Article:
Maudiegirl and the von Bloss Kitchen by Carl Muller
Book Reviews

Maudiegirl and the von Bloss Kitchen by Carl Muller

Maudiegirl and the von Bloss Kitchen by Carl MullerThe first author I read this year is not an Australian female writer but a Sri Lankan male one.  It was Carl Muller and his book Maudiegirl and the von Bloss Kitchen. I thought it would be prudent to try and read more POC authors this year as well as try to understand a bit more about my own English language literary background and read more Sri Lankan authors.

Carl Muller can come across as crude. His stories about the Burghers (the mixed race descendants of European colonisers and native Sri Lankans) feature life in the raw as it was in what seems to be early 2oth century life in Boteju Lane with all its working class inhabitants and their rather incredible and hilarious escapades. But there is a honesty here – I cannot claim to know if every detail is reflective of the truth of what it was like to live at such a time in Ceylon but there is some truth here that this was life and life was harsh and tough and anything could and would blindside you at any minute. There is some truth to the fact that people gossiped, that people were in and out of each other’s kitchens, that everyone knew everyone else’s business for the most part.

And there are other things that ring true – the desire of the Burgher mother to cook incessantly and feed everyone, the ability for Maudiegirl to be seen as the font of all knowledge on all things domestic, to be able to solve problems and to be capable of terrifying the living daylights of people when required. The squabbles and fights, the yelling of even the smallest bits of information, the sarcastic quips back, the answers to most problems, the attitudes and ideas about other people – they all ring true, they all match up to stories I have heard from my parents’ generation about how they grew up. And it reminds you how fast Ceylon became Sri Lanka, how fast modernity crept in, how fast life changed that people now rarely know their neighbours, rarely know what is happening in their own lane. Carl Muller deals in nostalgia, but not a genteel respectable nostalgia – one that’s raw and honest and shows you everything including the dirty laundry… because that’s how it was back then.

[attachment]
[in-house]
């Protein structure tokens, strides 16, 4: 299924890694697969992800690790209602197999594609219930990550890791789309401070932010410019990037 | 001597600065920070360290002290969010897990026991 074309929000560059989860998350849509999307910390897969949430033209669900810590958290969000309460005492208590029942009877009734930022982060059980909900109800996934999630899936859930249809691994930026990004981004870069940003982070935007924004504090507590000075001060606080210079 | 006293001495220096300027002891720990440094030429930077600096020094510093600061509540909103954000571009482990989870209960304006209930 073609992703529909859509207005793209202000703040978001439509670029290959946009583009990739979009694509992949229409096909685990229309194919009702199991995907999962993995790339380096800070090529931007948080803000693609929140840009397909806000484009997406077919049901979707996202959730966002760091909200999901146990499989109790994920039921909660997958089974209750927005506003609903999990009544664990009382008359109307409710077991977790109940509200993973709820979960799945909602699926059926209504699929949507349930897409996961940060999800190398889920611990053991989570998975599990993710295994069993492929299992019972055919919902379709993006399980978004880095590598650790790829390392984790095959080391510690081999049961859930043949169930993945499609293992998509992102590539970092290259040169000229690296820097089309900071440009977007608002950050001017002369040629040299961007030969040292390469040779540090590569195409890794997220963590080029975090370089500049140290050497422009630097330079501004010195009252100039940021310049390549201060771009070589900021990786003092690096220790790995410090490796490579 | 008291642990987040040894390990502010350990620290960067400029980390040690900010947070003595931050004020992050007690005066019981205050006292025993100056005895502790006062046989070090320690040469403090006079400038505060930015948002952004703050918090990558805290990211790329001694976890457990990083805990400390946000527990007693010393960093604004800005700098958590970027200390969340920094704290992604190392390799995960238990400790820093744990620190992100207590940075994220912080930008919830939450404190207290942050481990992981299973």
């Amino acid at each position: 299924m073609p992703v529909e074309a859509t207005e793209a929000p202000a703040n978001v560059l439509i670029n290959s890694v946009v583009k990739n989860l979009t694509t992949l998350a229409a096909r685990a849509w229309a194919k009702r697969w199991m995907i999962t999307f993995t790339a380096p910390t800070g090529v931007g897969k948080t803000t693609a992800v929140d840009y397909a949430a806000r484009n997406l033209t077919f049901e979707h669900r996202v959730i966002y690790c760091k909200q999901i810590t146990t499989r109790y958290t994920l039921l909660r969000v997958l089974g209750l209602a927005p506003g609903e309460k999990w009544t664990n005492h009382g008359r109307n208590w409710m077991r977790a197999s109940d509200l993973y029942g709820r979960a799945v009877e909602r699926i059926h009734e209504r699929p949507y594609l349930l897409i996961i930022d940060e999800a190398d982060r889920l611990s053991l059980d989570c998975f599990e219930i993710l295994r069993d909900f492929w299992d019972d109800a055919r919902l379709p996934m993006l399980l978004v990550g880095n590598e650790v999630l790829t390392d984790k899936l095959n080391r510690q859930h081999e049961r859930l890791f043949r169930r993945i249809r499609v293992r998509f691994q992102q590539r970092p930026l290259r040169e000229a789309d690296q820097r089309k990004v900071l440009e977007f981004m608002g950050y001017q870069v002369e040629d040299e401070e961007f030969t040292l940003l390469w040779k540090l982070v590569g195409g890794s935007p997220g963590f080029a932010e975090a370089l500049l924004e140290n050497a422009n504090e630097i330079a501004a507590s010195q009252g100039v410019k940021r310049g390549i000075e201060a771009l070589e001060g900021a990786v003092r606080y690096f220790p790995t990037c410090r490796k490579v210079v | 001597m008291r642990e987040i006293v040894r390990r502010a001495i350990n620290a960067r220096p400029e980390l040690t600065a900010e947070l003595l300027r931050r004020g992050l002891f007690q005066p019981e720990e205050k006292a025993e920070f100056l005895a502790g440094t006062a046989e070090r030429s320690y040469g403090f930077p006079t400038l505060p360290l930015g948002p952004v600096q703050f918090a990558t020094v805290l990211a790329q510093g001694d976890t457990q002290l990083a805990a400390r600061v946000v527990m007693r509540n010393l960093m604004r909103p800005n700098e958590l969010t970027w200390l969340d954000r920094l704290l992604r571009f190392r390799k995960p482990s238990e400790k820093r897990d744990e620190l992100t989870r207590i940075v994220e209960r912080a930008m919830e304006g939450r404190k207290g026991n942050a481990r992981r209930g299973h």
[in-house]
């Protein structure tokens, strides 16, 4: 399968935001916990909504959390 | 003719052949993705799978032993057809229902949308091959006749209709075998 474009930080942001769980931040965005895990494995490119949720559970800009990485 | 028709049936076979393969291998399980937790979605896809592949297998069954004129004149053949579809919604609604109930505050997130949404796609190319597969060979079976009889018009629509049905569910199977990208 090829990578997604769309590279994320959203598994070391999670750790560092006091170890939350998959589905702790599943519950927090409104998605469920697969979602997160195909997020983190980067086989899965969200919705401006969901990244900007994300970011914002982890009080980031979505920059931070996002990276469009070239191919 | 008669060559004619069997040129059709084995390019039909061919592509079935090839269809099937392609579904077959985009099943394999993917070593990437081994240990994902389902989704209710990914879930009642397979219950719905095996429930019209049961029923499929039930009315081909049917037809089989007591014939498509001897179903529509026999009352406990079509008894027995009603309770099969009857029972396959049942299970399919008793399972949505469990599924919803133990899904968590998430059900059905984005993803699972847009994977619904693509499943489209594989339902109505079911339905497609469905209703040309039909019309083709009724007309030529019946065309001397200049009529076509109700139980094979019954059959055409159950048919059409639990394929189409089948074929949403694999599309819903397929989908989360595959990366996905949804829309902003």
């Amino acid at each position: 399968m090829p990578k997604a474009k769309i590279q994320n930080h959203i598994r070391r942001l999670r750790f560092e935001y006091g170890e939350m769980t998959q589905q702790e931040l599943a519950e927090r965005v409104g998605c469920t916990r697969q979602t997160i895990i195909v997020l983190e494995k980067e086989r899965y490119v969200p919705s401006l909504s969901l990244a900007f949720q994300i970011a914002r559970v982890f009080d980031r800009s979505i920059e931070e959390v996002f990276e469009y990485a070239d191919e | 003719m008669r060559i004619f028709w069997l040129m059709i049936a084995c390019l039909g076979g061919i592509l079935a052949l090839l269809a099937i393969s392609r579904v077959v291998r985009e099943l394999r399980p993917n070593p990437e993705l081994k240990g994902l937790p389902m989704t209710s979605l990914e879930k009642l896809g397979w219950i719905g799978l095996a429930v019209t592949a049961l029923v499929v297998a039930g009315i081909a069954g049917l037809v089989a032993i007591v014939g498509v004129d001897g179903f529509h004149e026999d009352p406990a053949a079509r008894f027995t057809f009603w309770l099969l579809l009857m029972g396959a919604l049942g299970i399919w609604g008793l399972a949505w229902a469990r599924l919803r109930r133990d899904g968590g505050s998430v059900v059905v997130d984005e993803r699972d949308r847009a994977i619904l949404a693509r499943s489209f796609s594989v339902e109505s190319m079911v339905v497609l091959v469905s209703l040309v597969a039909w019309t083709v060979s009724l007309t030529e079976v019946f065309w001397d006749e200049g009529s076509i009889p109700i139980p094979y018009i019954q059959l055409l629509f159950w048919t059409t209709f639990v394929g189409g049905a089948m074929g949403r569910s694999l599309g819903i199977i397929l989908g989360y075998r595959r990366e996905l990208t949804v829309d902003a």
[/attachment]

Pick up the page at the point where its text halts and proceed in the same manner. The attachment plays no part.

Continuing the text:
I read this with a bit of shock but a lot of laughter – laughter at recognising things and people I knew or had heard about in these characters.

Maudiegirl is the matriarch who solves everything, the linchpin around which the von Bloss family revolves, with an answer for everything and the first defense of the family realm and a good heart that takes in but a firm demeanor that stands for no nonsense.

Should you read this book? I think yes but be mindful that some things will not be to your taste, some things will shock you and perhaps the best way to think about that is to assume that those bits are a mix of a) being of their time and b) something with which the author chooses specifically to engage, perhaps too much for most readers.

What you will enjoy, I hope, is the slang, the humour, the hilarity of the people and their escapades and the variety of characters, all so Sri Lankan in a way that I am in awe of how Muller has been able to capture them so well. This is his fourth book about the von Bloss family – the others are The Jam Fruit Tree, Yakada Yaka and Spit and Polish.

Title: Maudiegirl and the von Bloss Kitchen
Author: Carl Muller
Publication Date: 2007
Publisher: Penguin Books
Genre: Literary fiction

Buy a copy for your Kindle here. You can also follow along with what I am reading via Goodreads.

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